Right in Purdue’s backyard, Earthgrazer defies the basement band stereotype, creating a feel and sound that you would more expect from any big-name band.
The three-piece band, composed of guitarist Evan Fife, bassist Mike Ashenbrener and drummer David Woods started when they were all students at Purdue in 2008.
“We joke. We call ourselves Earthgrazer 3.0 now because we basically completely discarded all of our older songs,” Ashenbrener said. “A shoe-gaze influence kind of permeated through a bit more recently just because we need to sound big — it’s kind of in our blood.”
Earthgrazer started playing as soon as they got situated in the basement of their house. The first chord rung throughout the house. The guitarist loved his pedal board. Echo, looping, distortion, reverb — every song incorporated at least three different effects.
Ashenbrener said the band has gone through a lot of changes stylistically since they began. The band draws influences from a variety of artists, ranging from Radiohead to Godspeed You! Black Emperor.
Earthgrazer’s most recent songs have a unique sound summarized with one word — the band used words like “elemental, celestial,” and even “spacey.” Most of their songs are written as a collaboration, building off of the band’s individual inspiration and energy.
“We are a lot more about the musical aspect versus the singer/songwriter aspect,” Ashenbrener said. “We will meet up and play, just the three of us, and a song will come up from us jamming.”
Being a three-piece band isn’t the easiest job, Ashenbrener said. The band has tried working with other people, but it hasn’t worked out.
Coordinating their time has proven to be difficult too, considering only one member of the band still lives in West Lafayette. The rest of the band travels several hours across Indiana from their day jobs to practice and play shows in Lafayette.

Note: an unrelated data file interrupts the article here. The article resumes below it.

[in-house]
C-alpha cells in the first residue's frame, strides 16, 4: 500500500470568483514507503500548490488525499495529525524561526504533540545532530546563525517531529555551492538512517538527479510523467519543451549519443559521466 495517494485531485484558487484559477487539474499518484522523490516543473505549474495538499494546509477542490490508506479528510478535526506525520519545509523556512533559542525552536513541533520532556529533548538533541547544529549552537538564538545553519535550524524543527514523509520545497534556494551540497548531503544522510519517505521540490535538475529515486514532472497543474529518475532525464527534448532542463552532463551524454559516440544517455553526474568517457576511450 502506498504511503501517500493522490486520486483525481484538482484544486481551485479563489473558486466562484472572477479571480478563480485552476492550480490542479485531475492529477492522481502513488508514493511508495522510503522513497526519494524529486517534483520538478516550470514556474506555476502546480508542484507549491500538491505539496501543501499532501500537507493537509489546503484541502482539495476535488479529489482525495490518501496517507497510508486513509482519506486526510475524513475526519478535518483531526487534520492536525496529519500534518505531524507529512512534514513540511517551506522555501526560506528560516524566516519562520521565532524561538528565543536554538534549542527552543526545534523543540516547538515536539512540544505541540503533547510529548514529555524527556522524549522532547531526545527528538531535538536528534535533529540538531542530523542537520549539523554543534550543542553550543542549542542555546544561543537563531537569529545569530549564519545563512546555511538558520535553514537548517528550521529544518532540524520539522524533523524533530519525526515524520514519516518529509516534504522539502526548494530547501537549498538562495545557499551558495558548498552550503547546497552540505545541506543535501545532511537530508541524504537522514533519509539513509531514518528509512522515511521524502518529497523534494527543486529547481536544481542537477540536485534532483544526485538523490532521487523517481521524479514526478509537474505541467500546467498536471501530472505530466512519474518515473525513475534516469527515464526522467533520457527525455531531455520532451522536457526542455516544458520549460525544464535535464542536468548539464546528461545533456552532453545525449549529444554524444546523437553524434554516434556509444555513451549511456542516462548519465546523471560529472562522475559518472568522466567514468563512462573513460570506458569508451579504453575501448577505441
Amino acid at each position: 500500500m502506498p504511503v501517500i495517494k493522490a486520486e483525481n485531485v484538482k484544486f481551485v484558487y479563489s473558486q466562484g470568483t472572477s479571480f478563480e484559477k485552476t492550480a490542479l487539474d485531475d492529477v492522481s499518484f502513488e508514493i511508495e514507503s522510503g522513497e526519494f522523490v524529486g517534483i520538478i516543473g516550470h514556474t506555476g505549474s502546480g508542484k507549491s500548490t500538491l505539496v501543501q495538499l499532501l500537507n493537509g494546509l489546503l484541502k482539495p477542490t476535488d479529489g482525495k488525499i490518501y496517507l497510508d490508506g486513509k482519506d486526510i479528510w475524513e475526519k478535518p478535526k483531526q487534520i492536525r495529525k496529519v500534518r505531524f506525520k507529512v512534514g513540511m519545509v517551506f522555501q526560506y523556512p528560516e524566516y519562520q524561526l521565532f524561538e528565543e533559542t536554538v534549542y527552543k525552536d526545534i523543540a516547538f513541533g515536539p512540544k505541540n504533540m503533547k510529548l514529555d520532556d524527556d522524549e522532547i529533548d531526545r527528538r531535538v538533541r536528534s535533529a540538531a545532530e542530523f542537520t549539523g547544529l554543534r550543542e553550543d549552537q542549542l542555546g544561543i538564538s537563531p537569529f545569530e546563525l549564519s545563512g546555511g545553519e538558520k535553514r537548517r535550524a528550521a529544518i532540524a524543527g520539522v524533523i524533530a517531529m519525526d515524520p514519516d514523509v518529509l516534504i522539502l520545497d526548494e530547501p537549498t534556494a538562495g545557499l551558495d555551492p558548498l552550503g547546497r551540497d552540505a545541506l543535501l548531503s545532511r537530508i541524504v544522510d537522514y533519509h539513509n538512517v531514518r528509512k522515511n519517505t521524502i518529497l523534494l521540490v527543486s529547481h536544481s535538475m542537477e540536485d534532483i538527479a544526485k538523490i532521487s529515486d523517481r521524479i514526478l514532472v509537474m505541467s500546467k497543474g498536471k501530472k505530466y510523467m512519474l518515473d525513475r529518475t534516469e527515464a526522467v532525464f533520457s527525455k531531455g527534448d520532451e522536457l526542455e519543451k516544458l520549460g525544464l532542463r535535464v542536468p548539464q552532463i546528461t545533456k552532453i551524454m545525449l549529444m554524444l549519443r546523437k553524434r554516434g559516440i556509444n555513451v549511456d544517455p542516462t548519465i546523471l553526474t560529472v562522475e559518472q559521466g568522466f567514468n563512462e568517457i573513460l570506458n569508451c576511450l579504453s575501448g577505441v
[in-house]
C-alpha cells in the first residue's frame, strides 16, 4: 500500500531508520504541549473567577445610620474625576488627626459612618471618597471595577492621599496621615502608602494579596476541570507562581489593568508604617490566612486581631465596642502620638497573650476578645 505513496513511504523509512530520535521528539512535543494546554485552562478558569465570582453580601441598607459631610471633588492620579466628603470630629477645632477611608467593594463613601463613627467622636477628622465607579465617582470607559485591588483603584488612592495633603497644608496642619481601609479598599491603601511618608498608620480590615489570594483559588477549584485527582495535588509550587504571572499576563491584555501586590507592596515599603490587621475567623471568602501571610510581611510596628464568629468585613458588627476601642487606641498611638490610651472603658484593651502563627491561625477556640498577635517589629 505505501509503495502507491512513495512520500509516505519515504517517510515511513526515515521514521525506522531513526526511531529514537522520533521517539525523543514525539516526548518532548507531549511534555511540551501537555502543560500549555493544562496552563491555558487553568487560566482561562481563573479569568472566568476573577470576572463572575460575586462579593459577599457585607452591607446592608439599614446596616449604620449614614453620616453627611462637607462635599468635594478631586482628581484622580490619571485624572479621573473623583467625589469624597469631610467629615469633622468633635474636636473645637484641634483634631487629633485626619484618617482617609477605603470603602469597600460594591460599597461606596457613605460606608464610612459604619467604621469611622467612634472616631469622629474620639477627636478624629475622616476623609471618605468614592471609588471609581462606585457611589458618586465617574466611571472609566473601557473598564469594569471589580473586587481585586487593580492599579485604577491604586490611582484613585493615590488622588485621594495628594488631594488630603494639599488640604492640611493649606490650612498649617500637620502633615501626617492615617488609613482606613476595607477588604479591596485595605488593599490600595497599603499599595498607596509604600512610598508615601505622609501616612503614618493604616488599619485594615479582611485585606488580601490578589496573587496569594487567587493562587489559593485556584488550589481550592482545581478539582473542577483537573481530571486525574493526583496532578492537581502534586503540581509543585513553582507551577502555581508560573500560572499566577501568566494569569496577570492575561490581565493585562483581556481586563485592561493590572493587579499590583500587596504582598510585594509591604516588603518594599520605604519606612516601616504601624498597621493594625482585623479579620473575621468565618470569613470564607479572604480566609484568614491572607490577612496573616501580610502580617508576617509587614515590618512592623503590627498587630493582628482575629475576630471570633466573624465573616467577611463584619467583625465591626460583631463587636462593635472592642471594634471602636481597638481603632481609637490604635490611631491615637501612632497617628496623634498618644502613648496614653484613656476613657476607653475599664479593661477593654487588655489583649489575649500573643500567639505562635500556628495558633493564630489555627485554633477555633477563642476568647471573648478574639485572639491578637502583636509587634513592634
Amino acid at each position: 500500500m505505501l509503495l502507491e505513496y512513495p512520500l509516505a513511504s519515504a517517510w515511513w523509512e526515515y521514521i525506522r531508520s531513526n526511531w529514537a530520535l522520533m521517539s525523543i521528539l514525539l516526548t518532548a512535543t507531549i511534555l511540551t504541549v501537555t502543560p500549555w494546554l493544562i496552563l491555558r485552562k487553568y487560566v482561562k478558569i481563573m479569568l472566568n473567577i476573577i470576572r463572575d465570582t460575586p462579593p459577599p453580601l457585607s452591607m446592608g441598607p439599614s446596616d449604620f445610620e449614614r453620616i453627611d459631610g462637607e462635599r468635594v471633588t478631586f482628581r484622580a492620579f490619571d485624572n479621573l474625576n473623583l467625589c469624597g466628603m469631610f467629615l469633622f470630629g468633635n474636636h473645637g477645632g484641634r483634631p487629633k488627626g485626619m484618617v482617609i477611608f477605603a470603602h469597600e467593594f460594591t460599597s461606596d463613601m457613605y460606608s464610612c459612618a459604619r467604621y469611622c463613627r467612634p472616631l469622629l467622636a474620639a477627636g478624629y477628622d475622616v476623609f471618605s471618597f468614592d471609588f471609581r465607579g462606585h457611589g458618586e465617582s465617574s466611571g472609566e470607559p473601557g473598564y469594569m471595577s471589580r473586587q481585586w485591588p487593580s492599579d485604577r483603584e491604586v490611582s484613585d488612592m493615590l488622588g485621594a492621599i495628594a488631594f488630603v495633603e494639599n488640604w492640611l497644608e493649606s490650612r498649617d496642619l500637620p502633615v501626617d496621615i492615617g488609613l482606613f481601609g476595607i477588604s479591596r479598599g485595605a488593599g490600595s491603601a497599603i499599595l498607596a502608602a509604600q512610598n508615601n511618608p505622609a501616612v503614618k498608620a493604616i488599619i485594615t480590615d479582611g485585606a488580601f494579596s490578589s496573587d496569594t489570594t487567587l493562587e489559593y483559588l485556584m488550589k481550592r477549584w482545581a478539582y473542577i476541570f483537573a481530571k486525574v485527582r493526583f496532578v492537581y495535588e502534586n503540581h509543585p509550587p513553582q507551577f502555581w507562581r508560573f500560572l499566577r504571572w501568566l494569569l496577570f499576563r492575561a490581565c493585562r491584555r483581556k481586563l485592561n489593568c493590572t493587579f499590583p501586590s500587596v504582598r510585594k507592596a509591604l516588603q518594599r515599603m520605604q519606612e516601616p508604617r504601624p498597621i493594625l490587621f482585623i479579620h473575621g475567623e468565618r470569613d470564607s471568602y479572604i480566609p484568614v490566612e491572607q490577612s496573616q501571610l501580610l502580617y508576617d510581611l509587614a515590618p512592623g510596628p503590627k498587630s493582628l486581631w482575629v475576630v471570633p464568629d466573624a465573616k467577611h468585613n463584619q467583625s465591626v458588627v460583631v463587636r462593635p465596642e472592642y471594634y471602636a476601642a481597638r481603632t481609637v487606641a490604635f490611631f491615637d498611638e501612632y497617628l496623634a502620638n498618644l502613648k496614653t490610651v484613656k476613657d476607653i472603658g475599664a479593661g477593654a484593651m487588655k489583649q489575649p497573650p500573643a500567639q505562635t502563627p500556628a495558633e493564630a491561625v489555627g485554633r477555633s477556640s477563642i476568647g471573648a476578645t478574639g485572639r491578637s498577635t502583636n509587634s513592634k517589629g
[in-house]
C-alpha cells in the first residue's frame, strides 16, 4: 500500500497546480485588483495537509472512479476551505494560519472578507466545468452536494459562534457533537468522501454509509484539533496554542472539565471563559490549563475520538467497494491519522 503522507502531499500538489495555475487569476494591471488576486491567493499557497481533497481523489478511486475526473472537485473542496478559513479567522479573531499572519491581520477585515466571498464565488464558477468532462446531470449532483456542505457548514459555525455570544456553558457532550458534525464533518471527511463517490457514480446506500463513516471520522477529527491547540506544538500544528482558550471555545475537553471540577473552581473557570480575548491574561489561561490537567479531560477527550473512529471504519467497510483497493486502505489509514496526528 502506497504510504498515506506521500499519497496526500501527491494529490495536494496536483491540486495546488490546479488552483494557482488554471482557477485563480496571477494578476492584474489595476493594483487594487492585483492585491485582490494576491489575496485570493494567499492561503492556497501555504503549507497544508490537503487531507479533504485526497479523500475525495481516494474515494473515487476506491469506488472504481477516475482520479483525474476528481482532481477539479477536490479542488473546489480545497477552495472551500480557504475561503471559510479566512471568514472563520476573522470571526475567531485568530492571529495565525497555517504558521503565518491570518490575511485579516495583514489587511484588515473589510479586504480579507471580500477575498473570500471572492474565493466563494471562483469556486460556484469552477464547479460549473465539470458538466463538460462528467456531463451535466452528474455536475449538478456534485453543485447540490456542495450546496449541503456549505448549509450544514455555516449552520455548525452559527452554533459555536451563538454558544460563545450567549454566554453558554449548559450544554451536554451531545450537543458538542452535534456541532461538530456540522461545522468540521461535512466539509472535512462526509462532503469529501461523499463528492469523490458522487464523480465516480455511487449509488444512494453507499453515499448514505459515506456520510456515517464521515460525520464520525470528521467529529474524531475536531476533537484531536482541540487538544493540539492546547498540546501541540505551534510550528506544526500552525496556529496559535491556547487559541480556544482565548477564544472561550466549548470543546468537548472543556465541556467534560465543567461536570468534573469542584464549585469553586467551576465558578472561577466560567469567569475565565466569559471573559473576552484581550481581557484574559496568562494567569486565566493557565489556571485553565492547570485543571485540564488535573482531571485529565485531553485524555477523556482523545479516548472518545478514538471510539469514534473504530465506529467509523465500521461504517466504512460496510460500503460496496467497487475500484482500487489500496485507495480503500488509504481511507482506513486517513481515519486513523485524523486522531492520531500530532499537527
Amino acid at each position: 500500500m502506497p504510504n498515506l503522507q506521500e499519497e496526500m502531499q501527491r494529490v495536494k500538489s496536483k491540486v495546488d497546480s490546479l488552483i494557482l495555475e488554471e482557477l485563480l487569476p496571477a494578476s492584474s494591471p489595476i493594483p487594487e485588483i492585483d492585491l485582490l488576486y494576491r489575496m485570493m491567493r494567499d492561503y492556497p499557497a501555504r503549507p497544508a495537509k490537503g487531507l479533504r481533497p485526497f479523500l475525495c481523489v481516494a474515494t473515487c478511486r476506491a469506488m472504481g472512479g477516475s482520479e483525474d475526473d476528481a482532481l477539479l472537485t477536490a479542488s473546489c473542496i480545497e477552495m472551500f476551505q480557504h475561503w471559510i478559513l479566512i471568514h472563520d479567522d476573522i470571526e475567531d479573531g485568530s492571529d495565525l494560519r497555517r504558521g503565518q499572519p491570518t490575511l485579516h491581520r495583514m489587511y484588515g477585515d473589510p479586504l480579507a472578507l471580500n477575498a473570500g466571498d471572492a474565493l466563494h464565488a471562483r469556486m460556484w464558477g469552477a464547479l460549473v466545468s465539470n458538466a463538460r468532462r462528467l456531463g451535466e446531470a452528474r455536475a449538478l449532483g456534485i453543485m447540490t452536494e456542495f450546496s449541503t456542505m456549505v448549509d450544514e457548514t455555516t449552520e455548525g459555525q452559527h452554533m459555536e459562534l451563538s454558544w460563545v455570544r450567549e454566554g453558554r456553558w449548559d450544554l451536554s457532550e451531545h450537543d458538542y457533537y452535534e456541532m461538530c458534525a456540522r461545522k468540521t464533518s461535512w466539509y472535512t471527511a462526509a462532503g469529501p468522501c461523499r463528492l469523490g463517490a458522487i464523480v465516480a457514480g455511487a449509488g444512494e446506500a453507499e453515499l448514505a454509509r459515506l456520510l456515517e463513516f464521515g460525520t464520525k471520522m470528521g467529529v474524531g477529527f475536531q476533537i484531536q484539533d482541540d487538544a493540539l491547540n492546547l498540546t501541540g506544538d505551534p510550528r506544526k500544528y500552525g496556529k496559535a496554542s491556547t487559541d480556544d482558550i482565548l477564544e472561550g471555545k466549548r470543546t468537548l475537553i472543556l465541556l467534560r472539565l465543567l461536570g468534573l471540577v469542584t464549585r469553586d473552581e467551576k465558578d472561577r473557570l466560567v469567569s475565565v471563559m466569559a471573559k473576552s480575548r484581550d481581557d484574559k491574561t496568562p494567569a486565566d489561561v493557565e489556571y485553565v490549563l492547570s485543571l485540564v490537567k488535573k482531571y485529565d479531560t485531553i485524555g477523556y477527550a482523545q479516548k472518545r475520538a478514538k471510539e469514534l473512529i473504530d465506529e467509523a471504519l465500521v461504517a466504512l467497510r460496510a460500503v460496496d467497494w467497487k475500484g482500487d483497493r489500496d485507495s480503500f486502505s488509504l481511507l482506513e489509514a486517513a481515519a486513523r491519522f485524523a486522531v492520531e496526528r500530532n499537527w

“There were a lot of times that we were playing in a noisy basement and it would sound great to us just because it is just noise and we’re having fun,” Fife said. “Then we would get on a stage outdoors and we would play and we would sound so much more naked.”
The band has released three EPs and a single. The first of its releases, a self-titled album, was self-produced and self-released in 2011. Just in time for Christmas of 2013, Earthgrazer released its most recent five-song EP called “Skyward.”
“Wildfire” on “Skyward” showcases some complex bass lines, providing a solid base for the playful guitar riffs and wild solos. You can tell from the chaotic vocals, the song is meant to represent a more fast-paced side of the natural world.
In a sharp contrast with “Wildfire,” the Radiohead-like song “Moon Shot” follows with a stray piano and impressive vocal harmonies. The song’s lyrics come off as very introspective. It almost makes you want to lay and watch the stars.
However, Earthgrazer isn’t focused solely on its recordings. It has been working on its live sound from the start. One of the most prominent influences in the band’s stylistic change over time has been its insatiable need for perfection.
Earthgrazer exudes a passion that is rare; it cares about the music and passing on its inspiration to its listeners.
Earthgrazer’s music can be found on its bandcamp website, and its most recent album can be found at Von’s on record store day.